But the bouncing patting shushing -- the sleeping infant whose eyes sproing open as soon as her body touches crib -- even the sound of the overtired cry -- it's the exact same.
When M took L for her check-up last week I had him ask the pediatrician, too, to compare L's stats at this age with E's. L feels so different in my arms. E as a baby felt little, but so dense, like some extra-planetary material capable of absorbing extra gravity. L feels like a silk worm, all long and fluid. (True confession: I have no idea what a silk worm looks like, nor have I bothered to find out. She feels like a silk worm of my mind, okay?) I was curious to know how their respective measurements compare. My silk worm and my moon rock are the same. L is only an inch longer, and only 4 ounces lighter, than E at eight months. Head diameter: 4 millimeters bigger. The inch means nothing, because E kicked so terribly at all of her infant appointments that all lengths recorded were estimated. The ounces: negligible enough to be the difference between daily peeing schedules as interrupted by cold white scale. And 4 millimeters: accountable by L's actual ability to grow hair. Essentially, they're the same baby shape, my moon rock and exotic larva.
The hair. There is a difference. L has some. E was bald until forever. She's still never had a haircut. Maybe the girls will share First Haircut Day together. That will probably make them happy, and since we break out the video camera so infrequently, there will be so much less pressure on us. Also, although it's too early to tell definitively, I think L's hair will be straight like mine, while E's has loose waves like her Daddy's. As an infant E's nubbin hairlets angled in all different directions. L's are unidirectional. Also I think L's hair will be thick like her Daddy's, while E's is thus far very fine like mine. With their similar faces, perhaps it will be their very different hair that will set them apart.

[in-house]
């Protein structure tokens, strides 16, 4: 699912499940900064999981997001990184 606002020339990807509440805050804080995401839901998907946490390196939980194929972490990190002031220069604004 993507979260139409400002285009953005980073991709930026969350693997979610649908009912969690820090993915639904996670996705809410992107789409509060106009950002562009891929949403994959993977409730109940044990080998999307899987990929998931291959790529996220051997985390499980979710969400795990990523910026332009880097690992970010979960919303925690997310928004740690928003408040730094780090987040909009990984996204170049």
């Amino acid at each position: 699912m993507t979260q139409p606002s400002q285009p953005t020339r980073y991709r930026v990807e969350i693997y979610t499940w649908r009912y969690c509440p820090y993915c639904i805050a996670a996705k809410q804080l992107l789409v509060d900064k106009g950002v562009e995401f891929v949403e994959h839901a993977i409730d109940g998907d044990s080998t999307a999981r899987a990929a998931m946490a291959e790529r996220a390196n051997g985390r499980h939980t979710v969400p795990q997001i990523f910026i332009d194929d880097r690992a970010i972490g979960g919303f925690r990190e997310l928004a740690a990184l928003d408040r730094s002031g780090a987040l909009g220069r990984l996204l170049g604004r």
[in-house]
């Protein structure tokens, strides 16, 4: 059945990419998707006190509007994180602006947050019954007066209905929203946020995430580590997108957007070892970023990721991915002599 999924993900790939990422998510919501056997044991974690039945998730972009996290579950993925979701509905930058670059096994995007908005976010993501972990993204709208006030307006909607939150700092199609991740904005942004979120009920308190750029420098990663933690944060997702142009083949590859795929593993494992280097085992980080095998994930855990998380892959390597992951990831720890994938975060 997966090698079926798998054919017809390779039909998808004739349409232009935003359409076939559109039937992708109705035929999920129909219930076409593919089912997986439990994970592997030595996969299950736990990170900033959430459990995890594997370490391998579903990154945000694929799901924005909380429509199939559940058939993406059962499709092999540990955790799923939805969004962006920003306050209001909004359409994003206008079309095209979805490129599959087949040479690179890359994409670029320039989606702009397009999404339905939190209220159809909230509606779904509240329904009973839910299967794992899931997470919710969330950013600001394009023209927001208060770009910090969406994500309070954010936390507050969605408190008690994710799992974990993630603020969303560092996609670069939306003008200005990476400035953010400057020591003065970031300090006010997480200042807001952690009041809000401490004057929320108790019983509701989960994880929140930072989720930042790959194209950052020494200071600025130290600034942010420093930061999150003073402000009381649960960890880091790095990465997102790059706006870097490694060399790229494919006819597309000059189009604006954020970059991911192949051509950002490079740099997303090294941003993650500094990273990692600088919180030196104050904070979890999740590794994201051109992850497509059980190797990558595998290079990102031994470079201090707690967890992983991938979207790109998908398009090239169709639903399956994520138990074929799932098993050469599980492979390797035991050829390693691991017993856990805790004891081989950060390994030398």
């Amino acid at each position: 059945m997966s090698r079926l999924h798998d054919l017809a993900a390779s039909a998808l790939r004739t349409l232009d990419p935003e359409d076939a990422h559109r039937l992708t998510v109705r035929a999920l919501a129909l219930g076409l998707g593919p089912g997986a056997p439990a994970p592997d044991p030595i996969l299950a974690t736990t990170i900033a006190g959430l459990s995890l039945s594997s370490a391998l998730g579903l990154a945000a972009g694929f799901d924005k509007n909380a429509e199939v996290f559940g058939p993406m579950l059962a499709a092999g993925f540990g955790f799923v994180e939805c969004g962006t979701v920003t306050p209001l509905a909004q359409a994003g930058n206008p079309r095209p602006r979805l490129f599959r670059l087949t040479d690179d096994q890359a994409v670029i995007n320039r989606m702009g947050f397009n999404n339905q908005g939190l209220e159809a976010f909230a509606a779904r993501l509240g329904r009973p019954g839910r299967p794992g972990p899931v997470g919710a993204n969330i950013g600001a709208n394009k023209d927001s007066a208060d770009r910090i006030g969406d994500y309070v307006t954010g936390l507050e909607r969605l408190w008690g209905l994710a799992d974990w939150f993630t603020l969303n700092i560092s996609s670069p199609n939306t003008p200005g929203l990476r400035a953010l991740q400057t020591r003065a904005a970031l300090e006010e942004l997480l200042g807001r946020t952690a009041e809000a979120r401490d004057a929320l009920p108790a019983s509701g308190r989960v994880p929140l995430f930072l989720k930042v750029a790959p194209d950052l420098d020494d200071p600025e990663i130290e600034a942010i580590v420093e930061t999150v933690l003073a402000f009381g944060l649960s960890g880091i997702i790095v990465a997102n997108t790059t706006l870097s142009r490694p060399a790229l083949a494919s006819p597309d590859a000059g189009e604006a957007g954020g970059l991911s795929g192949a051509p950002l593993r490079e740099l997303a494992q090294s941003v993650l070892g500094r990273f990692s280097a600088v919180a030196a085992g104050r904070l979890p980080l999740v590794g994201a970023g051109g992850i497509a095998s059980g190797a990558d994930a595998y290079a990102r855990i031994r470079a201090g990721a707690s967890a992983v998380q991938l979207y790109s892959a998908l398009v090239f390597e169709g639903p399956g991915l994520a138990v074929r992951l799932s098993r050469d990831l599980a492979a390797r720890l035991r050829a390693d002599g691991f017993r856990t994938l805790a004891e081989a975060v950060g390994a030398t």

Hair was what made me first marvel over their similar takeaways from the genetic roulette wheel. In the tiny peach fuzz hairs across their foreheads, the invisible unmeasureable goosedown, they have the same whorl above their left eyebrows. I love to stare at E's when it catches the sunlight, to trace its pattern with my not-blue eyes. When L was born and I saw her whorl, the same whorl, that's the part in the birth story where I gasped out loud.
And they have the same fourth toe. E, L, how did you possibly end up with that toe? When you read this years from now, please don't envy my perfectly straight normal toes. We love you just the way you are. Go make Daddy take off his socks and talk to him about this. And remember the power of cute shoes.
Their ears angle differently, as do their noses, but that difference thus far is more subtle. Their big eyes are a feature of mine, but they get the beautiful gray tone to their blue from their Daddy; mine are more greeny-blue, or yellowy-blue, if that's allowed as a choice. On both of them, their lips are all mine and their calf muscles are exact copies of M's. E's hair is a little redder, L's a little darker. They were both born with hemangiomas: E's on the back of her left knee, L's by her left nipple. Both are fading and will exist only in my mind. Their personalities: looking pretty different, but both love a reason to giggle.
E crawled back out of her bed three times tonight after bedtime. I finally got her close to sleep by snuggling with her for a few minutes in her big, comfy bed. I thought she was asleep when she startled me by whispering. Mama? What, love? I asked. Mama? Sometimes? Sometimes our eyes have trouble staying closed. And sometimes we have to close them for them but sometimes they open again. Because sometimes they have trouble STAYING all the way closed like that.
That they also share.